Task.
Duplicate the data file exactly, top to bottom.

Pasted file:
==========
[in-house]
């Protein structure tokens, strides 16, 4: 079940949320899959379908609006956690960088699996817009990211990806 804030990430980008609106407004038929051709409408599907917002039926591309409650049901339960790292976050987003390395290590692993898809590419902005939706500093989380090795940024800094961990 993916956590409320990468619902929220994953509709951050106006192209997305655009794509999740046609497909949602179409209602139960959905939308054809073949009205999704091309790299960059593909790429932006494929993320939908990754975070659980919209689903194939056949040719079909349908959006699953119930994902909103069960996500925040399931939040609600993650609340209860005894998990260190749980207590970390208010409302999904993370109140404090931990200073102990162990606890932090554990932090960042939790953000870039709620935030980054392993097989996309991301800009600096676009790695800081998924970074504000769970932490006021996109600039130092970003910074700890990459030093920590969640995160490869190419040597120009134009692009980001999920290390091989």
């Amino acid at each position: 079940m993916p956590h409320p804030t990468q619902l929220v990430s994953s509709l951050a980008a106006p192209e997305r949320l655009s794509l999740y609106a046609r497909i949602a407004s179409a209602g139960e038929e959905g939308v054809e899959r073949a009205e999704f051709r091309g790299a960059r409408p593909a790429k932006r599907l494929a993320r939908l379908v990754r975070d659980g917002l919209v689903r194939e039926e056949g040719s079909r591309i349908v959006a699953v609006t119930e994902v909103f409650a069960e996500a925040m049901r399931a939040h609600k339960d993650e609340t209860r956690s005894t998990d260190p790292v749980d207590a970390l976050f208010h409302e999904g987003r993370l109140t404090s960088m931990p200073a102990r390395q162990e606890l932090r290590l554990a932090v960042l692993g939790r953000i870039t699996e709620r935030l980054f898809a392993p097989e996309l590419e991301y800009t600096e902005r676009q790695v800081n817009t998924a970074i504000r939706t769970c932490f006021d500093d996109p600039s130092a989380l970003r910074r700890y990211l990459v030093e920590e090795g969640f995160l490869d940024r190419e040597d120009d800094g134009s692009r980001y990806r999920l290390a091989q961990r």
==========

[in-house]
């Protein structure tokens, strides 16, 4: 079940949320899959379908609006956690960088699996817009990211990806 804030990430980008609106407004038929051709409408599907917002039926591309409650049901339960790292976050987003390395290590692993898809590419902005939706500093989380090795940024800094961990 993916956590409320990468619902929220994953509709951050106006192209997305655009794509999740046609497909949602179409209602139960959905939308054809073949009205999704091309790299960059593909790429932006494929993320939908990754975070659980919209689903194939056949040719079909349908959006699953119930994902909103069960996500925040399931939040609600993650609340209860005894998990260190749980207590970390208010409302999904993370109140404090931990200073102990162990606890932090554990932090960042939790953000870039709620935030980054392993097989996309991301800009600096676009790695800081998924970074504000769970932490006021996109600039130092970003910074700890990459030093920590969640995160490869190419040597120009134009692009980001999920290390091989």
């Amino acid at each position: 079940m993916p956590h409320p804030t990468q619902l929220v990430s994953s509709l951050a980008a106006p192209e997305r949320l655009s794509l999740y609106a046609r497909i949602a407004s179409a209602g139960e038929e959905g939308v054809e899959r073949a009205e999704f051709r091309g790299a960059r409408p593909a790429k932006r599907l494929a993320r939908l379908v990754r975070d659980g917002l919209v689903r194939e039926e056949g040719s079909r591309i349908v959006a699953v609006t119930e994902v909103f409650a069960e996500a925040m049901r399931a939040h609600k339960d993650e609340t209860r956690s005894t998990d260190p790292v749980d207590a970390l976050f208010h409302e999904g987003r993370l109140t404090s960088m931990p200073a102990r390395q162990e606890l932090r290590l554990a932090v960042l692993g939790r953000i870039t699996e709620r935030l980054f898809a392993p097989e996309l590419e991301y800009t600096e902005r676009q790695v800081n817009t998924a970074i504000r939706t769970c932490f006021d500093d996109p600039s130092a989380l970003r910074r700890y990211l990459v030093e920590e090795g969640f995160l490869d940024r190419e040597d120009d800094g134009s692009r980001y990806r999920l290390a091989q961990r």